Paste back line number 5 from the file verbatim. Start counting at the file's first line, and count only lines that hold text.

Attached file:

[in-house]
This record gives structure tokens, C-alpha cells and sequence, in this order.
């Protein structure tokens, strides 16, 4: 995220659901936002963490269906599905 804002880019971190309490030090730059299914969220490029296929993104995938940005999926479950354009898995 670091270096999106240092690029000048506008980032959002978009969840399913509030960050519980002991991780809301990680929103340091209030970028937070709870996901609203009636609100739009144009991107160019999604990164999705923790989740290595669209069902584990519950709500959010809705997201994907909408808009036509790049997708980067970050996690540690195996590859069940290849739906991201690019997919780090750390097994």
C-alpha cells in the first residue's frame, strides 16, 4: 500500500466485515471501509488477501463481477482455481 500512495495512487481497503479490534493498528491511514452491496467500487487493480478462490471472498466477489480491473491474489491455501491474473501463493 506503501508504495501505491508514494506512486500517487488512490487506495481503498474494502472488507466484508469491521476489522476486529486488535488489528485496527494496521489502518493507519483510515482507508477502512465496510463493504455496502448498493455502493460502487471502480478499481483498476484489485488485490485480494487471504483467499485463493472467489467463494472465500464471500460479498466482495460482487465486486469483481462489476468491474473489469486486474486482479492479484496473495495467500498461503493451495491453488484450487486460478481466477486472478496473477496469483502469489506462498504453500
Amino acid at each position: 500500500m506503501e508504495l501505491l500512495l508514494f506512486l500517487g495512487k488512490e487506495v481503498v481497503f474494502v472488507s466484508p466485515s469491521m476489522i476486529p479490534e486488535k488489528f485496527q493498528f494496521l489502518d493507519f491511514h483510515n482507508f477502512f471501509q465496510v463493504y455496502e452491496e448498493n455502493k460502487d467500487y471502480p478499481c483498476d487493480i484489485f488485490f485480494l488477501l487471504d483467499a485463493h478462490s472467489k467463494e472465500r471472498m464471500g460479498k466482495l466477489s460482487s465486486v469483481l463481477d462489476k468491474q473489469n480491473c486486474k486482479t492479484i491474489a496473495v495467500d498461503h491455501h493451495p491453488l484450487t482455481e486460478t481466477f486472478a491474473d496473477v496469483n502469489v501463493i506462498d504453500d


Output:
Amino acid at each position: 500500500m506503501e508504495l501505491l500512495l508514494f506512486l500517487g495512487k488512490e487506495v481503498v481497503f474494502v472488507s466484508p466485515s469491521m476489522i476486529p479490534e486488535k488489528f485496527q493498528f494496521l489502518d493507519f491511514h483510515n482507508f477502512f471501509q465496510v463493504y455496502e452491496e448498493n455502493k460502487d467500487y471502480p478499481c483498476d487493480i484489485f488485490f485480494l488477501l487471504d483467499a485463493h478462490s472467489k467463494e472465500r471472498m464471500g460479498k466482495l466477489s460482487s465486486v469483481l463481477d462489476k468491474q473489469n480491473c486486474k486482479t492479484i491474489a496473495v495467500d498461503h491455501h493451495p491453488l484450487t482455481e486460478t481466477f486472478a491474473d496473477v496469483n502469489v501463493i506462498d504453500d